Sierra Club v. Ameren Corporation

Filing 33

MEMORANDUM AND ORDER IT IS HEREBY ORDERED that Defendants motion to dismiss and to strike is DENIED. (Doc. No. 22.) re: 22 MOTION to Dismiss Case and to Strike filed by Defendant Union Electric Company Signed by District Judge Audrey G. Fleissig on 11/6/14. (JWJ)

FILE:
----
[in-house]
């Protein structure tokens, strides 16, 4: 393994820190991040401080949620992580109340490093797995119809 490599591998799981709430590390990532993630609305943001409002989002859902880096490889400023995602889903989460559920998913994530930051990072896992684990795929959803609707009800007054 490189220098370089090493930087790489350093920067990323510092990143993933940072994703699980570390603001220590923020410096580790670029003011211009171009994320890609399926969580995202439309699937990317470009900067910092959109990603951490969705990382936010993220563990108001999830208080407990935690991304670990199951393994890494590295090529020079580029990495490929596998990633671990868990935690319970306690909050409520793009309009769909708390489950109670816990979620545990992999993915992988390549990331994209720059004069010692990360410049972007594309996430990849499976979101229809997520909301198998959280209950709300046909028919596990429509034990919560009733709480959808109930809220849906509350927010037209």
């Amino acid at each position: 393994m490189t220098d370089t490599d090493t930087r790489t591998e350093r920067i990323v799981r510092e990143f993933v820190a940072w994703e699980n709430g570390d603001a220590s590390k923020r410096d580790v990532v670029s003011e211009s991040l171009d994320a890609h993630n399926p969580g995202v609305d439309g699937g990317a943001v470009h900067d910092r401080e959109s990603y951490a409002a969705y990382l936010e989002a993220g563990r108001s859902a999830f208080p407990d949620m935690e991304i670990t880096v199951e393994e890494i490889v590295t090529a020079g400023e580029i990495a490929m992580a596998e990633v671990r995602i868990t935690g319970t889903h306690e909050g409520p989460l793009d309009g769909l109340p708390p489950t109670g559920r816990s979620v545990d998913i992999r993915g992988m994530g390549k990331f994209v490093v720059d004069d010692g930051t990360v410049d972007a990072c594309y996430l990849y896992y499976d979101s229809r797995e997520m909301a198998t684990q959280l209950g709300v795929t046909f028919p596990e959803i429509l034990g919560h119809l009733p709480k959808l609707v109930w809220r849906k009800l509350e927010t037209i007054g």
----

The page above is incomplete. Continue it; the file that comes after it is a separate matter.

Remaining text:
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UNITED STATES DISTRICT COURT EASTERN DISTRICT OF MISSOURI EASTERN DIVISION SIERRA CLUB, Plaintiff, v. UNION ELECTRIC COMPANY, d/b/a AMEREN MISSOURI, Defendant. ) ) ) ) ) ) ) ) ) ) No. 4:14-cv-00408-AGF MEMORANDUM AND ORDER This matter is before the Court on Defendant’s motion (Doc. No. 22) to dismiss Plaintiff’s amended complaint for failure to state a claim and for lack of subject matter jurisdiction under the Clean Air Act (“CAA”), 42 U.S.C. §§ 7401 et seq., or alternatively, to strike the complaint’s allegations regarding emissions of particulate matter (“PM”). For the reasons set forth below, Defendant’s motion shall be denied. BACKGROUND Plaintiff is a non-profit environmental organization with over 8,700 members in Missouri. Defendant is an electric company with three coal-fired power plants in Missouri, each operating with a permit issued under Title V of the CAA, 42 U.S.C. §§ 7661 et seq., and Missouri’s state implementation plan (“SIP”), as approved by the Environmental Protection Agency (“EPA”). Plaintiff filed its amended complaint on March 17, 2014, under the CAA’s “citizen suit” provision, 42 U.S.C. § 7604(a), after providing notice of its claims to Defendant, the state of Missouri, and the EPA administrator. (Doc. No. 10 at 4.) Plaintiff alleges that Defendant’s emissions exceeded the express limits on opacity set forth in Defendant’s Title V permits and Missouri’s SIP. Opacity refers to a plant’s visible emissions, measured as a percentage of the amount of light being transmitted through a plume, and according to Plaintiff, opacity is a “general indicator of the amount of particulate matter (‘PM’) emitted from the source in question.” (Id. at 7.) Plaintiff asserts that “opacity is used as a surrogate for the amount of PM in a plant’s emissions” such that “[t]he higher the opacity percentage, the more PM emitted by the source.” (Id. at 7, 11.) Defendant’s Title V permits and the Missouri SIP set forth a maximum opacity limit of 20%. (Id. at 7.) However, there are certain exceptions to the 20% limit, including an allowance of up to 40% opacity for one six-minute period per hour, and an exemption for excess opacity during certain start-up, shut down, and malfunction conditions. See Mo. Code Regs. Ann. tit. 10, § 10-6.220(3). Defendant is required to report each period of excess opacity on a quarterly basis to the Missouri Department of Natural Resources (“MDNR”). Plaintiff alleges that, according to Defendant’s own reports, Defendant has violated the opacity limits on at least 7,880 separate occasions during the period March 5, 2009 through March 31, 2013, and that violations continue to occur. Plaintiff alleges that these opacity violations harm the health, welfare, recreational, and aesthetic interests of its members who live, work, or recreate near Defendant’s power plants. Specifically, Plaintiffs assert that its members “enjoy a number of recreational activities, including camping, boating, and wildlife observation, in the vicinity of, or -2- downwind from, one or more of [Defendant’s] Power Plants[,] [and] [s]eeing the smoke from [Defendant’s] Power Plants reduces these members’ enjoyment of those recreational activities.” (Doc. No. 10 at 13). Plaintiff also asserts that its members living, working, or recreating near Defendant’s plants are exposed to increased air pollution as a result of Defendant’s opacity violations, and that the “increase in exposure to PM increases the risk of acquiring respiratory or cardiac disease.” Id. Plaintiff seeks declaratory and injunctive relief, as well as the imposition of civil penalties. Defendant filed its motion to dismiss on May 15, 2014. Defendant argues that the amended complaint must be dismissed because its alleged violations of general opacity limits are not actionable. Defendant argues that opacity, unlike PM, is not itself a pollutant and is only a rough indicator of the amount of PM emitted by a plant. Defendant asserts that it is permitted to emit some amount of PM, up to a specific mass limit set forth by the EPA and MDNR,1 and because Plaintiff has not alleged any violation of this mass limit, Plaintiff cannot state a claim for excess PM emissions. Defendant argues that the only actionable opacity limits are source-specific opacity limits known as “PM Compliance Indicators” that are also set forth in each plant’s operating permit. Defendant argues that, unlike the general opacity limits, these PM Compliance Indicators are plant-specific, boiler-specific opacity levels at or below which the EPA and MDNR have determined each boiler to be in compliance with the PM mass limit. In this case, the PM Compliance Indicators for Defendant’s boilers are set at 1 Mass limits are measured in terms of pounds of PM per one million British Thermal Units (“MMBtu”), and Defendant asserts that the mass limit applicable to its plants is 0.12 pounds per MMBtu for each boiler. -3- a higher percentage than the 20% general opacity limits. Defendant argues that because Plaintiff does not allege any violation of the permits’ higher PM Compliance Indicators, Plaintiff’s complaint both fails to state a claim under the CAA and Missouri SIP, and also constitutes an impermissible collateral attack on the administrative permitting process, over which this Court lacks subject matter jurisdiction. Further, Defendant states that even if a general opacity violation were actionable, an excess opacity reading cannot be deemed a violation unless the MDNR determines it to be unexcused, and Plaintiff has not alleged any such MDNR determination here. Next, Defendant argues that the lack of a causal connection between general opacity limits and PM emissions also prevents Plaintiff from demonstrating standing. Defendant contends that the primary harm alleged by Plaintiff relates to exposure to excess PM emissions, and for the reasons discussed above, such harm is not traceable to Defendant’s alleged violations of opacity limits. Defendant also argues that Plaintiff’s remaining allegations of injury to unspecified members’ recreational and aesthetic interests are too vague and speculative to demonstrate standing. Alternatively, Defendant argues that Plaintiff’s allegations regarding any injuries resulting from PM emissions should be stricken as immaterial to the violations alleged, leaving only Plaintiff’s allegations regarding general opacity violations, which according to Defendant, fail to state a claim. Plaintiff responds that Defendant’s operating permits contain not only PM Compliance Indicators, but also express numeric opacity limits, which are enforceable in their own right. Plaintiff argues that it is not attempting to collaterally attack the -4- permitting decision or the permit terms, but is instead attempting to enforce the express opacity limits contained in the permits as written. Plaintiff disputes Defendant’s assertion that an excess opacity reading cannot be a violation of the opacity limits unless the MDNR declares it as such. Plaintiff argues that the regulation cited by Defendant in support of this assertion merely provides a procedure for the MDNR to determine whether to bring its own enforcement action, but does not preclude citizens from filing private suits to enforce violations of the express numeric opacity limits. Moreover, Plaintiff argues that its complaint sufficiently alleges standing in that it asserts injury traceable to Defendant’s conduct. Plaintiff argues that the opacity limits Defendant violated are an independent limitation on particulate air pollution and a “surrogate” for PM emissions. Thus, Plaintiff alleges that Defendant’s violations of the opacity limits demonstrate excess emissions of PM and other pollutants, and are causally connected to greater exposure to air pollution and reduced enjoyment of recreational activities for Plaintiff’s members living, working, or recreating near Defendant’s plants. Finally, Plaintiff argues that because its allegations regarding exposure-related injuries are material to its claim for violation of the opacity limits, Defendant’s alternative motion to strike should also be denied. DISCUSSION To survive a motion to dismiss for failure to state a claim, a plaintiff’s allegations must contain “sufficient factual matter, accepted as true, to ‘state a claim to relief that is plausible on its face.’” Ashcroft v. Iqbal, 556 U.S. 662, 678 (2009) (quoting Bell Atl. Corp. v. Twombly, 550 U.S. 544, 570 (2007)). The reviewing court must accept the -5- plaintiff’s factual allegations as true and construe them in plaintiff’s favor, but it is not required to accept the legal conclusions the plaintiff draws from the facts alleged. Iqbal, 556 U.S. at 678; Retro Television Network, Inc. v. Luken Commc’ns, LLC, 696 F.3d 766, 768-69 (8th Cir. 2012). A court must “draw on its judicial experience and common sense,” and consider the plausibility of the plaintiff’s claim as a whole, not the plausibility of each individual allegation. Zoltek Corp. v. Structural Polymer Group, 592 F.3d 893, 896 n.4 (8th Cir. 2010) (quoting Iqbal, 556 U.S. at 679). “[T]o properly dismiss for lack of subject matter jurisdiction under Rule 12(b)(1), the complaint must be successfully challenged on its face or on the factual truthfulness of its averments.” Titus v. Sullivan, 4 F.3d 590, 593 (8th Cir. 1993). In a facial challenge to jurisdiction, as in a Rule 12(b)(6) motion, the plaintiff’s allegations “are presumed to be true, and the motion is successful if the plaintiff fails to allege an element necessary for subject matter jurisdiction.” Id. In a factual challenge, the court must evaluate any factual dispute and determine whether the plaintiff has satisfied its burden to prove that jurisdiction exists. Id. at n.1. Additionally, under Rule 12(f), “[t]he court may strike from a pleading . . . any redundant, immaterial, impertinent, or scandalous matter.” Fed. R. Civ. P. 12(f). Failure to State a Claim and Lack of Subject Matter Jurisdiction As an initial matter, the Court rejects Defendant’s contention that the Court lacks subject matter jurisdiction because Plaintiff’s amended complaint constitutes an impermissible collateral attack on the administrative permitting process. The CAA’s “citizen suit” provision authorizes private civil actions against “any person . . . who is -6- alleged to have violated . . . or to be in violation of [] an emission standard or limitation[.]” 42 U.S.C. § 7604(a). The term “emission standard or limitation” is defined to include “any [] standard, limitation, or schedule established . . . under any applicable State implementation plan approved by the Administrator.” Id. § 7604(f)(4). The provision also authorizes private suits against “any person . . . who is alleged to have violated . . . or to be in violation of any condition of [a CAA] permit.” Id. § 7604(a). Defendant does not dispute that the 20% general opacity limit is an express condition of its Title V permits and the Missouri SIP. Plaintiff does not attack the terms of the opacity limit or any other permit conditions, including PM mass limits or PM Compliance Indicators. Plaintiff merely seeks to enforce the opacity limit independently and on its express terms, as the CAA permits. The Court thus finds it has subject matter jurisdiction to hear Plaintiff’s claim. Cf. Sierra Club v. Otter Tail Power Co., 615 F.3d 1008, 1013 (8th Cir. 2010) (holding that where Sierra Club “essentially attack[ed] the terms of [defendant’s] amended Title V permit rather than [defendant’s] compliance with the permit,” district court lacked subject matter jurisdiction because the CAA vests judicial review of administrative permitting process exclusively in the courts of appeal). The federal courts have repeatedly recognized an independent cause of action for violation of general opacity limits under Title V permits and/or state SIPs, regardless of whether a plaintiff also asserts a claim for violation of any related limits on emissions. See, e.g., Sierra Club v. TVA, 430 F.3d 1337, 1349 (11th Cir. 2005) (“TVA”) (recognizing standalone claim under CAA for violation of Alabama SIP’s 20% general opacity limit without any discussion of additional violations of mass limits or more specific opacity -7- limits); Sierra Club v. Energy Future Holdings Corp. (“Luminant”), 921 F. Supp. 2d 674, 681 (W.D. Tex. 2013) (allowing claim for violation of general opacity limit set forth in Title V permit and Texas SIP and also finding nearly identical collateral attack argument to be “without merit” because “[s]ection 304 of the Clean Air Act expressly authorizes citizen plaintiffs to bring suit for violations of any emission standards or limitations under a Title V permit or any State implementation plan,” and the general opacity limits plaintiff sought to enforce were expressly set forth in both the permits and SIP at issue) (emphasis in original); Sierra Club v. DTE Energy Co. (“DTE Energy”), No. 13-cv11103, 2013 WL 6910431, at 3-4 (E.D. Mich. Oct. 7, 2013) (allowing claim for violation of general opacity limit set forth in Title V permit and Michigan SIP), adopted by 2014 WL 29127 (E.D. Mich. Jan. 3, 2014); Sierra Club v. Energy Future Holdings, Corp., No. 5:10cv156, 2013 WL 5354414, at *7-8 (E.D. Tex. Sept. 24, 2013) (allowing claim for violation of general opacity limit set forth in Title V permit and Texas SIP). Defendant asserts that these cases are inapposite because in these cases, the permits at issue did not contain separate PM Compliance Indicators, or contained PM Compliance Indicators set at or below the general limit, such that a violation of the general opacity limit would also prove a violation of the PM Compliance Indicator limit. The Court finds this distinction to be without merit. The cases cited above recognize an independent claim for violation of express general opacity limits under the plain language of the CAA citizen suit provision, regardless of a defendant’s compliance, or lack thereof, -8- with any other limit on emissions.2 Defendant cites no authority for the proposition that the general opacity limits are not enforceable as an independent condition of the Title V permits and the Missouri SIP merely because the permits also contain boiler-specific PM Compliance Indicator limits. Federal courts interpreting the CAA have recognized that, as Plaintiff contends, “[b]ecause opacity sometimes is easier to measure than particulates, it is commonly used for indirectly monitoring and limiting the amount of particulates in emissions.” Bethlehem Steel Corp. v. EPA, 782 F.2d 645, 648 (7th Cir. 1986) (also noting that opacity “is a proxy for particulate emissions[.]”); Util. Air Regulatory Group v. EPA, 744 F.3d 741, 744 (D.C. Cir. 2014) (“To provide an alternative (and less expensive) way to assess compliance [with emissions limits], EPA later added opacity standards to its boiler rules. Opacity is not a pollutant but rather can serve as a proxy for pollutants.”) (internal citations omitted); TVA, 430 F.3d at 1341 (noting that although “[o]pacity is not a 2 For example, Defendant asserts that the Western District of Texas Luminant case is distinguishable because it “expressly notes” that the defendant’s “plant had been assigned PM Compliance Indicator opacity limits (20%) that were below the applicable general opacity standard in Texas (30%).” See Doc. No. 30 at 8 (emphasis in original). But Luminant contains no such language. Rather, the Title V permit in Luminant simply contained a “more stringent” general opacity limit than that set forth under the Texas SIP (20% rather than 30%). Luminant, 921 F. Supp. 2d at 681. Moreover, the court held that this fact was “irrelevant . . . because the Sierra Club has standing to enforce the Texas SIP standards separate and apart from the Title V permit.” Id. There is no suggestion that the permit at issue in Luminant contained both a general opacity limit and also a separate, more specific opacity limit, as Defendant contends here, or that the presence of both types of limits would somehow foreclose the enforceability of the former. If anything, Luminant undercuts Defendant’s position because it confirms that even if the Title V permits did not contain an enforceable general opacity limit, Plaintiff could still independently enforce the state SIP’s general opacity limit. Because in this case, both the Title V permits and the state SIP contain the same general opacity limit, Plaintiff is entitled to enforce both under the plain language of the CAA’s citizen suit provision. -9- pollutant,” it “is important in the Clean Air Act regulatory scheme as an indicator of the amount of visible particulate pollution being discharged by a source.”). The Court therefore finds that the express general opacity limit set forth in Defendant’s Title V permits and the Missouri SIP is independently enforceable under the plain language of the CAA. In its motion to dismiss, Defendant attempts to argue facts outside of the pleadings by asserting that, notwithstanding any violation of general opacity limits, the amount of PM emitted from Defendant’s plants was consistently below the legal limit. See, e.g., Doc. No. 23 at 6 n.2. Defendant also argues that its alleged violations of general opacity limits are excusable because they were associated with exempted “start-up, shut down or maintenance” activities. Id. But whether Defendant’s opacity violations did not result in an unlawful amount of PM emissions, or are otherwise excusable under the CAA and Missouri SIP, is a matter that requires further development of the record. See Luminant, No. 12-cv-108, 2014 WL 2153913, at *8, *12-14 (W.D. Tex. March 28, 2014) (holding only after full trial on merits that although plaintiff stated claim for violation of general opacity limits in Title V permits and Texas SIP, defendants met their burden of proving affirmative defenses to excuse the violations and were able to prove by expert testimony that “the reported opacity events . . . did not result in particulate matter (‘PM’) concentrations sufficient to cause or contribute to a violation of the . . . . National Ambient Air Quality Standards (‘NAAQS’) for PM”). At the pleading stage, Plaintiff’s allegations that Defendant violated an express condition under its Title V permits and the Missouri SIP are sufficient to state a claim under the CAA. - 10 - Standing An association like Plaintiff “has standing to bring suit on behalf of its members when its members would otherwise have standing to sue in their own right, the interests at stake are germane to the organization’s purpose, and neither the claim asserted nor the relief requested requires the participation of individual members in the lawsuit.” Friends of the Earth, Inc. v. Laidlaw Envtl. Servs. (TOC), Inc., 528 U.S. 167, 180 (2000) (citation omitted). An individual member would have standing if he “(1) . . . suffered an “injury in fact that is (a) concrete and particularized and (b) actual or imminent, not conjectural or hypothetical; (2) the injury is fairly traceable to the challenged action of the defendant; and (3) it is likely, as opposed to merely speculative, that the injury will be redressed by a favorable decision.” Id. at 180-81 (citing Lujan v. Defenders of Wildlife, 504 U.S. 555, 560-561 (1992).) Defendant’s challenge to Plaintiff’s standing is twofold: first, that any increase in Plaintiff’s members’ exposure to PM is not traceable to a violation of general opacity limits, and second, that Plaintiff’s allegations of harm are not sufficiently specific because, for example, Plaintiff does not identify the particular members who were injured. Regarding the first challenge, the Court notes that Plaintiff’s allegations of harm are not limited to increased exposure to PM emissions. Plaintiff also asserts harm to its members’ recreational and aesthetic interests from the opacity of the smoke plumes itself, and this harm constitutes an independent injury in fact. See TVA, 430 F.3d at 1344-45 (holding that allegations that members “regularly saw plumes of smoke,” which - 11 - interfered with their recreational and aesthetic interests, were sufficient to demonstrate these members’ individual standing). Although Defendant asserts that “[n]o right exists to a ‘plume free’ view of an operating power plant” (Doc. No. 23 at 13), Defendant does not dispute that there are legal limits to the opacity of such plumes. And when a violation of such limits results in a plaintiff’s decreased enjoyment of recreational activities, the plaintiff may bring suit to redress that injury. See id.; Sierra Club v. Johnson, 436 F.3d 1269, 1279 (11th Cir. 2006) (“[E]nvironmental plaintiffs adequately allege injury in fact when they aver they use the affected area and are persons for whom the aesthetic and recreational values of the area will be lessened by the challenged activity.”) (quoting Friends of the Earth, 528 U.S. at 183.) Moreover, as discussed above, Plaintiff alleges that opacity is a surrogate for, and an independent measure of, PM emissions. As such, the Court finds that Plaintiff’s allegations of increased exposure to PM emissions are traceable to Defendant’s alleged violations of opacity limits. See, e.g., DTE Energy Co., No. 13-cv-11103, 2013 WL 6910431, at *3-4 (rejecting defendant’s challenge that exposure-related injuries are not “fairly traceable to the alleged violation of opacity limits” and finding that plaintiff’s allegations that “opacity is used as a surrogate for [PM] emissions” and that the “health, welfare and aesthetic and recreational interests” of plaintiff’s members were harmed by increased exposure to air pollution were sufficient to support standing at the pleading stage); Energy Future Holdings, Corp., No. 5:10cv156, 2013 WL 5354414, at *8 (rejecting defendant’s argument that harm related to emissions of pollutants is not causally connected to opacity violations and finding plaintiff’s allegations that “opacity is - 12 - an indicator of the excessive levels of particulate matter (‘PM’) pollution,” and that plaintiff’s members suffered harm from exposure to such pollution, sufficient to plead standing). The Court also rejects Defendant’s challenge to the specificity of Plaintiff’s standing allegations. The degree of evidence required to prove standing at successive stages of litigation is the same as “any other matter on which a plaintiff bears the burden of proof.” Const. Party v. Nelson, 639 F.3d 417, 420 (8th Cir. 2011) (citing Lujan, 504 U.S. at 561). “Therefore general factual allegations of injury resulting from the defendant’s conduct will suffice to establish Article III standing at the pleading stage, for on a motion to dismiss we presume that general allegations embrace those specific facts that are necessary to support a contested claim.” Id. at 420-21; see also Luminant, 921 F. Supp. 2d at 681 (“Plaintiff is not required to ‘name names’” when alleging its members suffered injury in fact for purposes of pleading standing). Plaintiff’s factual allegations that its members who live, work, or recreate near Defendant’s plants suffered injury traceable to Defendant’s conduct are sufficient to survive the pleading stage. The Court finds thus that Plaintiff has adequately alleged that its individual members would have standing. With respect to the remaining elements of the association’s standing, the Court finds, and Defendant does not contest, that Plaintiff’s organizational purpose to protect the environment is closely related to the interests at stake, and there is no reason why the claims or relief requested by Plaintiff require the participation of individual members. - 13 - Therefore, Plaintiff has sufficiently pleaded standing to bring suit on behalf of its members. Motion to Strike Because the Court finds that Plaintiff’s allegations of PM emissions and related injuries are relevant to Plaintiff’s claims for violation of the opacity limits, and not “redundant, immaterial, impertinent, or scandalous,” the Court also denies Defendant’s motion to strike. See Fed. R. Civ. P. 12(f). CONCLUSION For the reasons set forth above, IT IS HEREBY ORDERED that Defendant’s motion to dismiss and to strike is DENIED. (Doc. No. 22.) AUDREY G. FLEISSIG UNITED STATES DISTRICT JUDGE Dated this 6th day of November, 2014. - 14 -